What Is Crawl Space Encapsulation? Everything You Need To Know
99.9% of homeowners know their dirt floor crawl space is gross. In fact, we bet nobody has ever gone into (or rather… crawled into) a dirt crawl space and said, “Heyyyy, this is pretty nice!”
That’s because dirt crawl spaces are not nice. And they, most importantly, aren’t healthy.
Your house operates as a system. And your crawl space is a big part of that system. In fact, up to 60% of the air in your home comes from the crawl space.
But here’s the thing. Dirt floor crawl spaces are prone to moisture that can cause serious air quality and structural problems for your home. The best way to combat this is with crawl space encapsulation.
But what is crawl space encapsulation? And what does it entail? We put together this essential guide to help educate, guide, and share all options to help you make the best decision for your home. Let’s get into it.
What is a crawl space?
Crawl spaces are a type of foundation that creates a barrier from the ground to the house. They’re usually small, unfinished, and about one to three feet tall (which is why they’re called crawl spaces)
Why do homes have crawl spaces?
There are two main reasons why builders choose a crawl space foundation:
- Crawl spaces work really well for homes in regions that receive more moisture. Areas like Florida or the Pacific Northwest get a lot of rain and crawl spaces help lift the home off the ground and protect it from any water damage.
- Crawl spaces are a cheaper and easier alternative to basements. Building a basement requires digging a deep hole and moving a lot of dirt around, which can get expensive and take time. With a crawl space, builders don’t have to mess with that.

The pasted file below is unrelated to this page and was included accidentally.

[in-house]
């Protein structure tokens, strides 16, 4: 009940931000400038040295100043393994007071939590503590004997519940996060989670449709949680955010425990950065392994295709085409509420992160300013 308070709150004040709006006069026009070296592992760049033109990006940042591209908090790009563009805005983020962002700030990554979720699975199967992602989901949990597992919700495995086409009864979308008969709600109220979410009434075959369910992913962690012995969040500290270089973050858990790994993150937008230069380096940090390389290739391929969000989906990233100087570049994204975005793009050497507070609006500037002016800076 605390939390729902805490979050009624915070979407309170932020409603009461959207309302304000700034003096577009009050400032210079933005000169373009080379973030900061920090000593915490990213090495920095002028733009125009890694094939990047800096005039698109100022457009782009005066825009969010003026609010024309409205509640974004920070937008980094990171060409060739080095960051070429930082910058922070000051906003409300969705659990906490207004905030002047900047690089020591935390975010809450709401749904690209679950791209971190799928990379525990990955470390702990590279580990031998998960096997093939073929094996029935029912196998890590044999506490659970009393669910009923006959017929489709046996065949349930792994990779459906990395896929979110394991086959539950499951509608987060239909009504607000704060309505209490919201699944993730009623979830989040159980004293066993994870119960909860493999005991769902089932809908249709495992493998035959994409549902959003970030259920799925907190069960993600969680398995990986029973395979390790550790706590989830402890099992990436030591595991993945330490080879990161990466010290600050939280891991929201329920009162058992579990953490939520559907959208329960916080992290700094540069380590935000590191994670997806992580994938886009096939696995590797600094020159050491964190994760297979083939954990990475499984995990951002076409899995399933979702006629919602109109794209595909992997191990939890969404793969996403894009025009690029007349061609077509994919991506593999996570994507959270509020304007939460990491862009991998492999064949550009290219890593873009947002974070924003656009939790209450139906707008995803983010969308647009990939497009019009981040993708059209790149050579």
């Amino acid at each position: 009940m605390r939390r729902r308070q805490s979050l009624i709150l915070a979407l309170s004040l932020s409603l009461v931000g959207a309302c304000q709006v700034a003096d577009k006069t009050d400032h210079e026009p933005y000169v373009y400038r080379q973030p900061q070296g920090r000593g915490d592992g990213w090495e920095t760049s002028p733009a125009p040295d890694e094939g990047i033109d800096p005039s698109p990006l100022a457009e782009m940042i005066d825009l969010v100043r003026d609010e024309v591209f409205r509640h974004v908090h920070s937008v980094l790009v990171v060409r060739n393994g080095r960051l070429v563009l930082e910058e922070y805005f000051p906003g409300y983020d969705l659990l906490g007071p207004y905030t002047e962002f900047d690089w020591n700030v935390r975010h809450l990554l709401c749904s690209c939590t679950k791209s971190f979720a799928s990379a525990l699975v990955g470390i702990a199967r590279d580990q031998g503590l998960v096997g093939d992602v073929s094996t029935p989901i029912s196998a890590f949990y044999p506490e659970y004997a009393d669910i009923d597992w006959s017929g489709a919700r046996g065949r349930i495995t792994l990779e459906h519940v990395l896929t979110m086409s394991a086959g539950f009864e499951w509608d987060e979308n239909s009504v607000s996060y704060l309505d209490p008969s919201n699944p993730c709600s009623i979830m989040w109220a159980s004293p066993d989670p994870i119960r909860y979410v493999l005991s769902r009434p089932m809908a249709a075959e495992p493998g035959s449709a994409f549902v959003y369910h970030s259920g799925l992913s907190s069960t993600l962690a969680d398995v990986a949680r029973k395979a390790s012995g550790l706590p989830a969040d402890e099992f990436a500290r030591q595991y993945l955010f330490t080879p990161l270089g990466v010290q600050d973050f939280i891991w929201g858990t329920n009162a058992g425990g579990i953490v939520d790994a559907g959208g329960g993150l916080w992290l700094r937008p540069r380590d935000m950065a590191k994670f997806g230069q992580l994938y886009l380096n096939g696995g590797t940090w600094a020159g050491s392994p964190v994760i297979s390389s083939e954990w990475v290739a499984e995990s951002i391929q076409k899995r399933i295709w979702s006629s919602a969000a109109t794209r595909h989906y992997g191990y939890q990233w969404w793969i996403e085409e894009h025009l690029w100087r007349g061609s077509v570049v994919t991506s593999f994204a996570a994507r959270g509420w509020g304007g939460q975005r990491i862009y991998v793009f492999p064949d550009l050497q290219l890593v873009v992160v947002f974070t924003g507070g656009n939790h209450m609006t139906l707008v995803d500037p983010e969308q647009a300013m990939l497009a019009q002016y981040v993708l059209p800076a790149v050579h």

On top of that, crawl spaces also became increasingly popular in new homes around 1950 to 1970.
During that time, America had a housing shortage created by The Great Depression and WWII. Not a lot of new homes were being built during both these events, but once the war ended and veterans returned, they got married and started families. This created a huge demand for housing.
Because of this, builders needed to build houses as inexpensively and quickly as possible. And one of the ways they did that was by building homes with crawl spaces.
What is Crawl Space encapsulation?
Crawl space encapsulation is the process of sealing the crawl space from the outside. It involves installing thick, overlapping sheets of polyethylene plastic on the crawl space walls and exposed dirt floors.
The purpose of crawl space encapsulation is to reduce humidity and prevent leaks, pest infestations, and mold. Ultimately, it turns a damp space, that’s incredibly susceptible to moisture, into a dry space.
Why do you need to encapsulate your crawl space?
Crawl spaces that aren’t encapsulated mean they have a dirt floor. And dirt floors are not… great. Here’s why:
- Humidity and moisture. Exposed earth emits a lot of water vapor into crawl space air. Dirt is damp, and when damp soil dries, water vapor moves upwards. Air with water vapor is humid. And this air then moves through your home. Humidity in your home means higher heating and cooling bills.
- Mold and bad air quality. With an exposed dirt floor, groundwater will seep, leak, and rush into the crawl space. After it seeps in, it just sits there. In puddles, slowly evaporating upwards into the house. Sitting water and dirt is the perfect environment for mold to grow in. And because air is constantly moving upward in your home, mold spores are also moving with it.
- Pest infestations. Pests like mice, rats, snakes, spiders, and other bugs love the moisture in a dirt crawl space. Which begs the question… what happens if a rodent dies in your crawl space and decomposes? You’ll be smelling that throughout your home.